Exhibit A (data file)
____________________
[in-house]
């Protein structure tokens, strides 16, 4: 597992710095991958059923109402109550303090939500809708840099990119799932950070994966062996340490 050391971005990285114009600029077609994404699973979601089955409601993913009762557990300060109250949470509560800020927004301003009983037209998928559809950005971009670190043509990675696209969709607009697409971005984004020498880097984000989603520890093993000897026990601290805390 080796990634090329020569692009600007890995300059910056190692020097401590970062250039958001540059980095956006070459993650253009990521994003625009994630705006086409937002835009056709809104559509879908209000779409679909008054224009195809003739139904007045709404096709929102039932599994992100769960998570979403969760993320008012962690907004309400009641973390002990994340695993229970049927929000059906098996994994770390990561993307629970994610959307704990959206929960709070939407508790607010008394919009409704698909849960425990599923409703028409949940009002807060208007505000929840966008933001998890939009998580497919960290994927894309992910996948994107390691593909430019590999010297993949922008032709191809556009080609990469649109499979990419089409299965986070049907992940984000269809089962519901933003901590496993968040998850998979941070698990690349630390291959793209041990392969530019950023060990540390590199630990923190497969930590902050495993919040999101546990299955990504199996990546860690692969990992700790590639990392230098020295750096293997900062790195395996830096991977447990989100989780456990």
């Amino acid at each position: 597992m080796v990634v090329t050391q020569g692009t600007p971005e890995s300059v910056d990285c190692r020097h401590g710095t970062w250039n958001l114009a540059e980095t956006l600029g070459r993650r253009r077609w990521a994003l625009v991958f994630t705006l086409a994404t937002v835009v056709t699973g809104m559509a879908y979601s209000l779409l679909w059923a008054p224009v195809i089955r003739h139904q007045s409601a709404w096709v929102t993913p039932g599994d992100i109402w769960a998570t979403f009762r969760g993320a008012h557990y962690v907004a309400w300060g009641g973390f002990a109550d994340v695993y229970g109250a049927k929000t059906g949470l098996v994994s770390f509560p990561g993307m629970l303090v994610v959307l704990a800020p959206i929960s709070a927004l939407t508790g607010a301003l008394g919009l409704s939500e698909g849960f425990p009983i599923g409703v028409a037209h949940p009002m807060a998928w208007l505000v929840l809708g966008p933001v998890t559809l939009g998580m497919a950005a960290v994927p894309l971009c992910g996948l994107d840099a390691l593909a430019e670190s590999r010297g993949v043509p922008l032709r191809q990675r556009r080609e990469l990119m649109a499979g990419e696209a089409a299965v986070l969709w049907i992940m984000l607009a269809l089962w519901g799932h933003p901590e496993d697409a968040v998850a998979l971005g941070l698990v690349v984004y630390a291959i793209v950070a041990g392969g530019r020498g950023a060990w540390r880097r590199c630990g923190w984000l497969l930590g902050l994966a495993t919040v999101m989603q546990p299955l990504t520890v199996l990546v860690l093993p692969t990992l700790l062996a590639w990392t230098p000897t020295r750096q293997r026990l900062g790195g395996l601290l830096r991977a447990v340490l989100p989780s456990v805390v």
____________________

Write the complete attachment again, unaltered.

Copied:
[in-house]
């Protein structure tokens, strides 16, 4: 597992710095991958059923109402109550303090939500809708840099990119799932950070994966062996340490 050391971005990285114009600029077609994404699973979601089955409601993913009762557990300060109250949470509560800020927004301003009983037209998928559809950005971009670190043509990675696209969709607009697409971005984004020498880097984000989603520890093993000897026990601290805390 080796990634090329020569692009600007890995300059910056190692020097401590970062250039958001540059980095956006070459993650253009990521994003625009994630705006086409937002835009056709809104559509879908209000779409679909008054224009195809003739139904007045709404096709929102039932599994992100769960998570979403969760993320008012962690907004309400009641973390002990994340695993229970049927929000059906098996994994770390990561993307629970994610959307704990959206929960709070939407508790607010008394919009409704698909849960425990599923409703028409949940009002807060208007505000929840966008933001998890939009998580497919960290994927894309992910996948994107390691593909430019590999010297993949922008032709191809556009080609990469649109499979990419089409299965986070049907992940984000269809089962519901933003901590496993968040998850998979941070698990690349630390291959793209041990392969530019950023060990540390590199630990923190497969930590902050495993919040999101546990299955990504199996990546860690692969990992700790590639990392230098020295750096293997900062790195395996830096991977447990989100989780456990």
């Amino acid at each position: 597992m080796v990634v090329t050391q020569g692009t600007p971005e890995s300059v910056d990285c190692r020097h401590g710095t970062w250039n958001l114009a540059e980095t956006l600029g070459r993650r253009r077609w990521a994003l625009v991958f994630t705006l086409a994404t937002v835009v056709t699973g809104m559509a879908y979601s209000l779409l679909w059923a008054p224009v195809i089955r003739h139904q007045s409601a709404w096709v929102t993913p039932g599994d992100i109402w769960a998570t979403f009762r969760g993320a008012h557990y962690v907004a309400w300060g009641g973390f002990a109550d994340v695993y229970g109250a049927k929000t059906g949470l098996v994994s770390f509560p990561g993307m629970l303090v994610v959307l704990a800020p959206i929960s709070a927004l939407t508790g607010a301003l008394g919009l409704s939500e698909g849960f425990p009983i599923g409703v028409a037209h949940p009002m807060a998928w208007l505000v929840l809708g966008p933001v998890t559809l939009g998580m497919a950005a960290v994927p894309l971009c992910g996948l994107d840099a390691l593909a430019e670190s590999r010297g993949v043509p922008l032709r191809q990675r556009r080609e990469l990119m649109a499979g990419e696209a089409a299965v986070l969709w049907i992940m984000l607009a269809l089962w519901g799932h933003p901590e496993d697409a968040v998850a998979l971005g941070l698990v690349v984004y630390a291959i793209v950070a041990g392969g530019r020498g950023a060990w540390r880097r590199c630990g923190w984000l497969l930590g902050l994966a495993t919040v999101m989603q546990p299955l990504t520890v199996l990546v860690l093993p692969t990992l700790l062996a590639w990392t230098p000897t020295r750096q293997r026990l900062g790195g395996l601290l830096r991977a447990v340490l989100p989780s456990v805390v």